Devonte' Graham promotional photo courtesy of @NBADraft and

Devonte' Graham promotional photo courtesy of @NBADraft and by Matt Tait

While Wednesday marked the first day of the NBA's pre-draft combine, it almost exclusively featured the off-the-court action at the five-day event that flies a bit under the radar in terms of media coverage.

From interviews with NBA team officials and photo shoots in front of the camera to player measurements, Wednesday's activity, which began early Wednesday afternoon and runs through the evening, was merely an orientation of sorts for the nearly 70 draft hopefuls who made the trip to Chicago this week for the combine.

The Kansas basketball program will be well represented throughout the week, with former Jayhawks Devonte' Graham, Svi Mykhailiuk and Malik Newman, along with current KU center Udoka Azubuike and never-was Jayhawk Billy Preston also at the showcase.

The action will pick up substantially throughout the day today, when the players run through shooting drills, athletic testing and live scrimmages in front of front office types and NBA coaches and scouts for much of the afternoon. The live action stuff will follow a second round of team interviews Thursday morning. Check ESPN2 and the WatchESPN app for coverage of the drills and scrimmages from 2-6 p.m.

Thursday is the day when most of the elite prospects who attended the combine will get their longest looks before moving on and paving the way for the players who are likely to be taken in the late-first and second round of the June 21 NBA Draft to take center stage.

Friday will feature more interviews, drills, testing and scrimmages and throughout the day and a meeting with representatives from the NBA's Players Association in the evening.

On Saturday and Sunday, it's more meetings with NBPA reps and the NBA's player development group along with medical testing for all combine participants who remain.

From there, the former Jayhawks and their peers will leave Chicago to return to their agents and trainers to prepare for team workouts that will take place during the next couple of weeks.

Graham will be one of the few players who will stick around The Windy City an extra day to attend a Chicago Bulls team workout on Monday.

Graham also will be one of those players who figures to really benefit from the off-the-court aspects of the combine as much as what he's able to do on the court.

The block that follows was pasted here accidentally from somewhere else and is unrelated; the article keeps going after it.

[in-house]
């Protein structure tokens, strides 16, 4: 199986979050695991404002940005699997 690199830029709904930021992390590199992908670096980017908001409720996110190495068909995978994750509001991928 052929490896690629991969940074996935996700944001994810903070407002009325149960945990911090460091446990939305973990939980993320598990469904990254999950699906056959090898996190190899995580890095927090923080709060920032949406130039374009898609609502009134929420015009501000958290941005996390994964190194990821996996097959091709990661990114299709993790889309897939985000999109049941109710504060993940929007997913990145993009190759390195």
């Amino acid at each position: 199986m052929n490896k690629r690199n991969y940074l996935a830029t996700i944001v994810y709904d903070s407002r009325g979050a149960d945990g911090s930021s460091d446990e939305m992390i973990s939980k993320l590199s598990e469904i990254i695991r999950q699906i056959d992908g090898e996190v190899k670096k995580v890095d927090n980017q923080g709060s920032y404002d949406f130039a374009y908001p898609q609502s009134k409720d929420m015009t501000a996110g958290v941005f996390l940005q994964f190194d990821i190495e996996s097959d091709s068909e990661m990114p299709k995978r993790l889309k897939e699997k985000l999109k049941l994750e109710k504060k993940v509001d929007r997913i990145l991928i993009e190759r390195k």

“I've heard they ask you crazy questions,” said Graham while laughing about the memory of his former KU teammate, Frank Mason III, being asked last year how he would like to die. “But I feel like my personality and all the media training we did here will help me out.”

As for the physical aspects. People know Graham can shoot, they know he's tough, they know he's a natural-born leader and they know he now has true point guard skills. But the recent KU graduate from Raleigh, N.C., said recently that the combine could provide him the platform to flash a few elements of his game that NBA evaluators may not be aware of at this point.

“Some of the agility stuff,” he said. “People might not how quick you can move laterally and stuff like that. I mean, my (vertical jump) test might not be the best ever, but I still feel like just getting out there in front of the GMs and scouts and stuff will just help me.”

Watch Svi hit 13 3-pointers in a row during a light shoot-around Wednesday night:

None by Jonathan Givony

Watch Malik Newman fly high during the vertical test on Thursday:

None by NBA Draft


KU coach Bill Self to rappel down a 7-story building for charity later this summer

Kansas head coach Bill Self lauds his players before 14 Big 12 conference championship trophies during the celebration following their 80-70 win over Texas on Monday, Feb. 26, 2018 at Allen Fieldhouse. The win gave the Jayhawks an outright win of their 14th-straight Big 12 Conference title.

Kansas head coach Bill Self lauds his players before 14 Big 12 conference championship trophies during the celebration following their 80-70 win over Texas on Monday, Feb. 26, 2018 at Allen Fieldhouse. The win gave the Jayhawks an outright win of their 14th-straight Big 12 Conference title. by Nick Krug

Later this summer, Kansas basketball coach Bill Self will be literally stepping out of his comfort zone in an effort to help raise money for the Boys & Girls Club of Lawrence.